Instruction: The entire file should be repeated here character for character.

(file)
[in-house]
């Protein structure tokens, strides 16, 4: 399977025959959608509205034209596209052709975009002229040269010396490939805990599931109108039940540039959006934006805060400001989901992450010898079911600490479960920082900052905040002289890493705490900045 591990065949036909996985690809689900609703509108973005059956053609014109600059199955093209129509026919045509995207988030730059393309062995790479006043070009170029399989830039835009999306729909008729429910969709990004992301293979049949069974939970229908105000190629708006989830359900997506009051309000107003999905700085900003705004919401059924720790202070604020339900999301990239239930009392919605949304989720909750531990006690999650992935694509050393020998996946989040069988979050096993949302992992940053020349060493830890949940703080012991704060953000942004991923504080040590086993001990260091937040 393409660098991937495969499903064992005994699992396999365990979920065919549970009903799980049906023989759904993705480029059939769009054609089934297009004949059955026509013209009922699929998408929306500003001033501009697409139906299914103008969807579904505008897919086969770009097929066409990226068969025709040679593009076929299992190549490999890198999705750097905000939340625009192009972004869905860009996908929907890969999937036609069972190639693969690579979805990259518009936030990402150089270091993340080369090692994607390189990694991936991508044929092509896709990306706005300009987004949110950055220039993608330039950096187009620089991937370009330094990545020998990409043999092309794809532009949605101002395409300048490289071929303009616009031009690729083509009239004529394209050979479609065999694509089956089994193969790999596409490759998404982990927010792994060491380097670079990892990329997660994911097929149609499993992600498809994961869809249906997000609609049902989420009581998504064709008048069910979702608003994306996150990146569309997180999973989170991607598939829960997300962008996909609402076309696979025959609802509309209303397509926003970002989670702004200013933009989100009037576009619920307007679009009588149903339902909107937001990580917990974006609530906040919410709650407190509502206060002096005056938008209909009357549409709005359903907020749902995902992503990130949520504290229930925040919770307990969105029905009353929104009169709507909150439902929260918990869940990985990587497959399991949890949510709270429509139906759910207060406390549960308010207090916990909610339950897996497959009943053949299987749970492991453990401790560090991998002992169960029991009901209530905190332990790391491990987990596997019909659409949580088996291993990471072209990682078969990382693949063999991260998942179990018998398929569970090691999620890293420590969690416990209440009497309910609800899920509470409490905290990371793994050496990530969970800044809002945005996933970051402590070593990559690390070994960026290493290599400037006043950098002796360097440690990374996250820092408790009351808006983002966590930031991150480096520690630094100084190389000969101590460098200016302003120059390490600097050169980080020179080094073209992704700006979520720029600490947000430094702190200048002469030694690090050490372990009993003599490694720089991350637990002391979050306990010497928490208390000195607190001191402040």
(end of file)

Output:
[in-house]
């Protein structure tokens, strides 16, 4: 399977025959959608509205034209596209052709975009002229040269010396490939805990599931109108039940540039959006934006805060400001989901992450010898079911600490479960920082900052905040002289890493705490900045 591990065949036909996985690809689900609703509108973005059956053609014109600059199955093209129509026919045509995207988030730059393309062995790479006043070009170029399989830039835009999306729909008729429910969709990004992301293979049949069974939970229908105000190629708006989830359900997506009051309000107003999905700085900003705004919401059924720790202070604020339900999301990239239930009392919605949304989720909750531990006690999650992935694509050393020998996946989040069988979050096993949302992992940053020349060493830890949940703080012991704060953000942004991923504080040590086993001990260091937040 393409660098991937495969499903064992005994699992396999365990979920065919549970009903799980049906023989759904993705480029059939769009054609089934297009004949059955026509013209009922699929998408929306500003001033501009697409139906299914103008969807579904505008897919086969770009097929066409990226068969025709040679593009076929299992190549490999890198999705750097905000939340625009192009972004869905860009996908929907890969999937036609069972190639693969690579979805990259518009936030990402150089270091993340080369090692994607390189990694991936991508044929092509896709990306706005300009987004949110950055220039993608330039950096187009620089991937370009330094990545020998990409043999092309794809532009949605101002395409300048490289071929303009616009031009690729083509009239004529394209050979479609065999694509089956089994193969790999596409490759998404982990927010792994060491380097670079990892990329997660994911097929149609499993992600498809994961869809249906997000609609049902989420009581998504064709008048069910979702608003994306996150990146569309997180999973989170991607598939829960997300962008996909609402076309696979025959609802509309209303397509926003970002989670702004200013933009989100009037576009619920307007679009009588149903339902909107937001990580917990974006609530906040919410709650407190509502206060002096005056938008209909009357549409709005359903907020749902995902992503990130949520504290229930925040919770307990969105029905009353929104009169709507909150439902929260918990869940990985990587497959399991949890949510709270429509139906759910207060406390549960308010207090916990909610339950897996497959009943053949299987749970492991453990401790560090991998002992169960029991009901209530905190332990790391491990987990596997019909659409949580088996291993990471072209990682078969990382693949063999991260998942179990018998398929569970090691999620890293420590969690416990209440009497309910609800899920509470409490905290990371793994050496990530969970800044809002945005996933970051402590070593990559690390070994960026290493290599400037006043950098002796360097440690990374996250820092408790009351808006983002966590930031991150480096520690630094100084190389000969101590460098200016302003120059390490600097050169980080020179080094073209992704700006979520720029600490947000430094702190200048002469030694690090050490372990009993003599490694720089991350637990002391979050306990010497928490208390000195607190001191402040």